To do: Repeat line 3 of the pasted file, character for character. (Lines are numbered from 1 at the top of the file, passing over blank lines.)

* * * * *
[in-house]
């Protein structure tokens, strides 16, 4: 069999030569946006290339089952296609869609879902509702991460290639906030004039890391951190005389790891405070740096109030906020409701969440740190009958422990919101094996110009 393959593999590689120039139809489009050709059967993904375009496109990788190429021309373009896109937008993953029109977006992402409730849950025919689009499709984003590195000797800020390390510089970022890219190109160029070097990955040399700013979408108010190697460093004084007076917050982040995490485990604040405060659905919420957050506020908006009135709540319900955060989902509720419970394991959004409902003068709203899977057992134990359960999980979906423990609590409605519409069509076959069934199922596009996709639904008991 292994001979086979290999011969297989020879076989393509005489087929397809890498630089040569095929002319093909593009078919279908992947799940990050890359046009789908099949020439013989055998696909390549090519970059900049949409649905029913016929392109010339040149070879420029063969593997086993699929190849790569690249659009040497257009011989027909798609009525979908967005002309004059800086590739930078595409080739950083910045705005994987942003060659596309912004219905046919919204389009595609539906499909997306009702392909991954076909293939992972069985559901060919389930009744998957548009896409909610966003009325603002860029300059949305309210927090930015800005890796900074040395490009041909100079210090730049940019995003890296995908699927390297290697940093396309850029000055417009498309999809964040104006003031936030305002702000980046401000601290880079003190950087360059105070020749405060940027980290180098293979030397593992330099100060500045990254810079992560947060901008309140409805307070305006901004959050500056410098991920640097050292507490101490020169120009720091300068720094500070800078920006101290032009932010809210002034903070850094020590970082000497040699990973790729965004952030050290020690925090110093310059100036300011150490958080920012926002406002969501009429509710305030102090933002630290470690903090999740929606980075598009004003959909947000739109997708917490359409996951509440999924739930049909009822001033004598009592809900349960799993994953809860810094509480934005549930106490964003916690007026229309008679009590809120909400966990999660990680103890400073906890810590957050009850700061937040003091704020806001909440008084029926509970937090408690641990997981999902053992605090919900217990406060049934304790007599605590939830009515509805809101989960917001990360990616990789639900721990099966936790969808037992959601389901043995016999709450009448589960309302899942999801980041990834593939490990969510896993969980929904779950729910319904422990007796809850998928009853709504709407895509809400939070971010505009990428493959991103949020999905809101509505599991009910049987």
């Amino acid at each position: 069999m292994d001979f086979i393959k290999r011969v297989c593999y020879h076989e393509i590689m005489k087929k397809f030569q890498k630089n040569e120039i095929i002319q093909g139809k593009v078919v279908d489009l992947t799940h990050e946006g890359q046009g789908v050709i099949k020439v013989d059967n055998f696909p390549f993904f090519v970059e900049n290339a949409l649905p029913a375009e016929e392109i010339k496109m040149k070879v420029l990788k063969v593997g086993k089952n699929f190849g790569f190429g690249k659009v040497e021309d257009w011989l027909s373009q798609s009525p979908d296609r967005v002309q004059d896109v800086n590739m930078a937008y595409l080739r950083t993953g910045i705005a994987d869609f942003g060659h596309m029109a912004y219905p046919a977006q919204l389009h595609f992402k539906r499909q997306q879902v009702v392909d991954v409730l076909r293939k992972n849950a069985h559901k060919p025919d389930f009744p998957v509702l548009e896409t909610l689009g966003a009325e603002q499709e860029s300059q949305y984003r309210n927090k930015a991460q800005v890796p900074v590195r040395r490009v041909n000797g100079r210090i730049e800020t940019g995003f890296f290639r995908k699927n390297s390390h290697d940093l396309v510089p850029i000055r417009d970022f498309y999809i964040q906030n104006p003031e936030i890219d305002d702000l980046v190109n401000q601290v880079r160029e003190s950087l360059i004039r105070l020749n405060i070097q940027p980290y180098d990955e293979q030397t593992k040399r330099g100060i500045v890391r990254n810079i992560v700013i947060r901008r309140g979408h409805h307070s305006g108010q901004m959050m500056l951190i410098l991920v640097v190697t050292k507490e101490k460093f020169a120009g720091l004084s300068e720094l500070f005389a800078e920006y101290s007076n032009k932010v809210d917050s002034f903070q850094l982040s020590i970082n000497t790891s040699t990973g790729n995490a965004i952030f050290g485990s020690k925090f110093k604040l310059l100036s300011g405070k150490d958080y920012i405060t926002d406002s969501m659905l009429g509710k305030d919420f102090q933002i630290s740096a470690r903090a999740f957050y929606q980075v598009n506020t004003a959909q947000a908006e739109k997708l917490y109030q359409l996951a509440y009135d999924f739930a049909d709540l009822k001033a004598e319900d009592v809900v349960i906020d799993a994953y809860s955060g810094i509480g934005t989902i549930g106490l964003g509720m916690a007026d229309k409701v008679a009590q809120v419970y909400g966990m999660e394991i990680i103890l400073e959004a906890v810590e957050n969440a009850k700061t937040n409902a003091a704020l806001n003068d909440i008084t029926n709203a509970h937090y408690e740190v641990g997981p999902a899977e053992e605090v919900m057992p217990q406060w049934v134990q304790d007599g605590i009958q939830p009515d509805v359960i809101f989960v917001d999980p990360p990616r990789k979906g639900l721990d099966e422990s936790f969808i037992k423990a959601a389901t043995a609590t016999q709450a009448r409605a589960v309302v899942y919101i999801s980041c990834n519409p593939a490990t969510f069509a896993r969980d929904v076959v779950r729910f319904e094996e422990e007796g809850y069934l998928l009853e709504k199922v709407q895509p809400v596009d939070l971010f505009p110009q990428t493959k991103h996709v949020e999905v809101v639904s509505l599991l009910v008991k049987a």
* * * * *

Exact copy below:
């Amino acid at each position: 069999m292994d001979f086979i393959k290999r011969v297989c593999y020879h076989e393509i590689m005489k087929k397809f030569q890498k630089n040569e120039i095929i002319q093909g139809k593009v078919v279908d489009l992947t799940h990050e946006g890359q046009g789908v050709i099949k020439v013989d059967n055998f696909p390549f993904f090519v970059e900049n290339a949409l649905p029913a375009e016929e392109i010339k496109m040149k070879v420029l990788k063969v593997g086993k089952n699929f190849g790569f190429g690249k659009v040497e021309d257009w011989l027909s373009q798609s009525p979908d296609r967005v002309q004059d896109v800086n590739m930078a937008y595409l080739r950083t993953g910045i705005a994987d869609f942003g060659h596309m029109a912004y219905p046919a977006q919204l389009h595609f992402k539906r499909q997306q879902v009702v392909d991954v409730l076909r293939k992972n849950a069985h559901k060919p025919d389930f009744p998957v509702l548009e896409t909610l689009g966003a009325e603002q499709e860029s300059q949305y984003r309210n927090k930015a991460q800005v890796p900074v590195r040395r490009v041909n000797g100079r210090i730049e800020t940019g995003f890296f290639r995908k699927n390297s390390h290697d940093l396309v510089p850029i000055r417009d970022f498309y999809i964040q906030n104006p003031e936030i890219d305002d702000l980046v190109n401000q601290v880079r160029e003190s950087l360059i004039r105070l020749n405060i070097q940027p980290y180098d990955e293979q030397t593992k040399r330099g100060i500045v890391r990254n810079i992560v700013i947060r901008r309140g979408h409805h307070s305006g108010q901004m959050m500056l951190i410098l991920v640097v190697t050292k507490e101490k460093f020169a120009g720091l004084s300068e720094l500070f005389a800078e920006y101290s007076n032009k932010v809210d917050s002034f903070q850094l982040s020590i970082n000497t790891s040699t990973g790729n995490a965004i952030f050290g485990s020690k925090f110093k604040l310059l100036s300011g405070k150490d958080y920012i405060t926002d406002s969501m659905l009429g509710k305030d919420f102090q933002i630290s740096a470690r903090a999740f957050y929606q980075v598009n506020t004003a959909q947000a908006e739109k997708l917490y109030q359409l996951a509440y009135d999924f739930a049909d709540l009822k001033a004598e319900d009592v809900v349960i906020d799993a994953y809860s955060g810094i509480g934005t989902i549930g106490l964003g509720m916690a007026d229309k409701v008679a009590q809120v419970y909400g966990m999660e394991i990680i103890l400073e959004a906890v810590e957050n969440a009850k700061t937040n409902a003091a704020l806001n003068d909440i008084t029926n709203a509970h937090y408690e740190v641990g997981p999902a899977e053992e605090v919900m057992p217990q406060w049934v134990q304790d007599g605590i009958q939830p009515d509805v359960i809101f989960v917001d999980p990360p990616r990789k979906g639900l721990d099966e422990s936790f969808i037992k423990a959601a389901t043995a609590t016999q709450a009448r409605a589960v309302v899942y919101i999801s980041c990834n519409p593939a490990t969510f069509a896993r969980d929904v076959v779950r729910f319904e094996e422990e007796g809850y069934l998928l009853e709504k199922v709407q895509p809400v596009d939070l971010f505009p110009q990428t493959k991103h996709v949020e999905v809101v639904s509505l599991l009910v008991k049987a």